Editors' ChoiceMolecular Genetics

Homologous Recombination in Drosophila

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Science's STKE  20 Jun 2000:
Vol. 2000, Issue 37, pp. tw4
DOI: 10.1126/stke.2000.37.tw4

T. H. Morgan's choice of Drosophila a century ago for studying the mechanisms of heredity has resulted in the lowly fruit fly's becoming one of the model organisms of biology. Drosophila has played a critical role in revolutions in genetics and molecular biology--the announcement in 1981 that the P transposable element could be used to create transgenic fruit flies also assured Drosophila a prominent place in genome research. Despite this utility and convenience, a couple of very important tools--homologous recombination and targeted mutagenesis--have been missing from the fruit fly molecular tool kit, tools that yeast and mouse researchers take for granted. Rong and Golic now report a method of gene targeting by homologous recombination in the fruit fly that may also find use in other organisms. A Perspective by Engels describes the method in greater detail.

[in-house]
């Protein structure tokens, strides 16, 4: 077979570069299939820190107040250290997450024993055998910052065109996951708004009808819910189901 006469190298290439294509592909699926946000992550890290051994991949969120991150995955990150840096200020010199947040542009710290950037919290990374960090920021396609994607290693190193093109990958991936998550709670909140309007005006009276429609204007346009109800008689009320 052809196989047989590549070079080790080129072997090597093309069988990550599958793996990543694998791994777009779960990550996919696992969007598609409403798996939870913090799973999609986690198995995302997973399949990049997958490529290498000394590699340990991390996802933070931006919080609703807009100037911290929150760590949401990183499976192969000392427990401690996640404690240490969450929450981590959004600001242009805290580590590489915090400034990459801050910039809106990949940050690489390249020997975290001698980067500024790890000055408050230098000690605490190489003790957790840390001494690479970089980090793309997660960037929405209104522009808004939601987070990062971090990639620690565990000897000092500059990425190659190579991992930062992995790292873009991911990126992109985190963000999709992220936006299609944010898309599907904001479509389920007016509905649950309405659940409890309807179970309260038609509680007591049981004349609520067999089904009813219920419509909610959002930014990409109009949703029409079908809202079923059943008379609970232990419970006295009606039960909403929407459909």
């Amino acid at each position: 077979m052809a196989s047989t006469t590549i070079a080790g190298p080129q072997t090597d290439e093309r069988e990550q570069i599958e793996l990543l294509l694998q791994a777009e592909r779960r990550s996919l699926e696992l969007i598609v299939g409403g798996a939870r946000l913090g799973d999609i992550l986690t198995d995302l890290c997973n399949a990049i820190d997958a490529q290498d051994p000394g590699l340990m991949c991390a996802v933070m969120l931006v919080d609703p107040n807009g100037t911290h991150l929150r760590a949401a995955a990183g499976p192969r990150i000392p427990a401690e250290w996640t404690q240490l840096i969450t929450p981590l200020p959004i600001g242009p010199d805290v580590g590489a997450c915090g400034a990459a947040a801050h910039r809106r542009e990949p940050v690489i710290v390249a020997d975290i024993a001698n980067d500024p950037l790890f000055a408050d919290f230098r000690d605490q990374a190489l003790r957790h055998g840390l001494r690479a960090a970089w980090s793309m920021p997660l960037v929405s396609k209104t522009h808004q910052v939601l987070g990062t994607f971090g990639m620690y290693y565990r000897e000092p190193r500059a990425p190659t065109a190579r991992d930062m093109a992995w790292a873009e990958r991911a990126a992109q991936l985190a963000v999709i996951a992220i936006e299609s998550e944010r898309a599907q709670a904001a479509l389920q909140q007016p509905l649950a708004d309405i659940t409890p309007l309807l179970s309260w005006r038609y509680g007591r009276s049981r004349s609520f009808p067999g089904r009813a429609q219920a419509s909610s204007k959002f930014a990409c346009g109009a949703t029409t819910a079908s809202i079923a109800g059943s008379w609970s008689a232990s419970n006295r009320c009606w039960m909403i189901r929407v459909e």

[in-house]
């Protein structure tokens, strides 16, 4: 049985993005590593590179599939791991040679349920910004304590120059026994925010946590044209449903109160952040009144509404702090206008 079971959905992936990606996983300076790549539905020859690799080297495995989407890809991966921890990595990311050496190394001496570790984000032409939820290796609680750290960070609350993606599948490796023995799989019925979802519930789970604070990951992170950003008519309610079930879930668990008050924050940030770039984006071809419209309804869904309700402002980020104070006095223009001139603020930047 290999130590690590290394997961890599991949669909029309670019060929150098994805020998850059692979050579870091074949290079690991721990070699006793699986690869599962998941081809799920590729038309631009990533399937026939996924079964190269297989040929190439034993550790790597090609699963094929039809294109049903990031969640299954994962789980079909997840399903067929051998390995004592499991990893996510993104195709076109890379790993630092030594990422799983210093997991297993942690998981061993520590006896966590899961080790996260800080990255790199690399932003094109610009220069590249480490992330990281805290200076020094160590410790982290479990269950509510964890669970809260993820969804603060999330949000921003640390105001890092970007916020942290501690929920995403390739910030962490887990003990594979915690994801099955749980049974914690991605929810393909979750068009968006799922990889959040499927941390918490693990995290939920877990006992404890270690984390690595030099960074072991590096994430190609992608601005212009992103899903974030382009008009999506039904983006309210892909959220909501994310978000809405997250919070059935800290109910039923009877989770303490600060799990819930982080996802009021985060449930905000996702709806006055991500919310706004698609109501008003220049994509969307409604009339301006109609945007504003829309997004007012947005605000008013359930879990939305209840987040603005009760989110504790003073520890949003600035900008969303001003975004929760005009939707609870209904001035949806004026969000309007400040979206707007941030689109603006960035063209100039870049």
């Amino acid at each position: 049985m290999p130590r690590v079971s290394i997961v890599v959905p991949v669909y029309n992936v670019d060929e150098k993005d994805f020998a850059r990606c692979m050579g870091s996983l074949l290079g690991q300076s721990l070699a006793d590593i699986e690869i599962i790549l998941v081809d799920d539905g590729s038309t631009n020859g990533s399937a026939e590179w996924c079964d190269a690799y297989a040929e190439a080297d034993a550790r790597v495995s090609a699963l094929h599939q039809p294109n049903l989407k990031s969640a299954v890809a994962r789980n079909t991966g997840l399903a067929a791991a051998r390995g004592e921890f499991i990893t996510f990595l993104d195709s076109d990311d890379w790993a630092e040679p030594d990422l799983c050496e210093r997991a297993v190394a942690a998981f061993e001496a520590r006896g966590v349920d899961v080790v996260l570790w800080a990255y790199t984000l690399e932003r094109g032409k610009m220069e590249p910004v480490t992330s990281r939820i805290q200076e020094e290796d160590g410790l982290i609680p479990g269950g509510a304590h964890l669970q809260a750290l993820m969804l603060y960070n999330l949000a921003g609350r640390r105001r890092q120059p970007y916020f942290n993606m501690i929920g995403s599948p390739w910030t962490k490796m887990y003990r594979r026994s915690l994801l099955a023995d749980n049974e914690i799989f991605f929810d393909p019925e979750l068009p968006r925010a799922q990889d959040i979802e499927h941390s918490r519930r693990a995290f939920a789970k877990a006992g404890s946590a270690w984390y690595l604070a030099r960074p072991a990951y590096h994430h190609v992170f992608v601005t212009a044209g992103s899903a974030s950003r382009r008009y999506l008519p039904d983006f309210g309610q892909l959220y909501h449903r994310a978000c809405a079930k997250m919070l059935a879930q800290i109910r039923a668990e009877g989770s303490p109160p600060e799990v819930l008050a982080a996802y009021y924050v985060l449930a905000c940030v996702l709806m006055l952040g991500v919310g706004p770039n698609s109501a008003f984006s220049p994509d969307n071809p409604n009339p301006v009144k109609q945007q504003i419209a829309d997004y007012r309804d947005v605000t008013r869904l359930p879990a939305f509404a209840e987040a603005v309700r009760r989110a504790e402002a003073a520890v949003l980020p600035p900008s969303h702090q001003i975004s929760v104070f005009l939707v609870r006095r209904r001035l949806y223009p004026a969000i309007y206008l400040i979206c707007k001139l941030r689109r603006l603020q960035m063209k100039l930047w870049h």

Rong, Y.S., and Golic, K.G. (2000) Gene targeting by homologous recombination in Drosophila. Science 288: 2013-2018. [Abstract] [Full Text]

Engels, W.R. (2000) Genetics: Reversal of fortune for Drosophila geneticists? Science 288:1973-1975. [Full Text]

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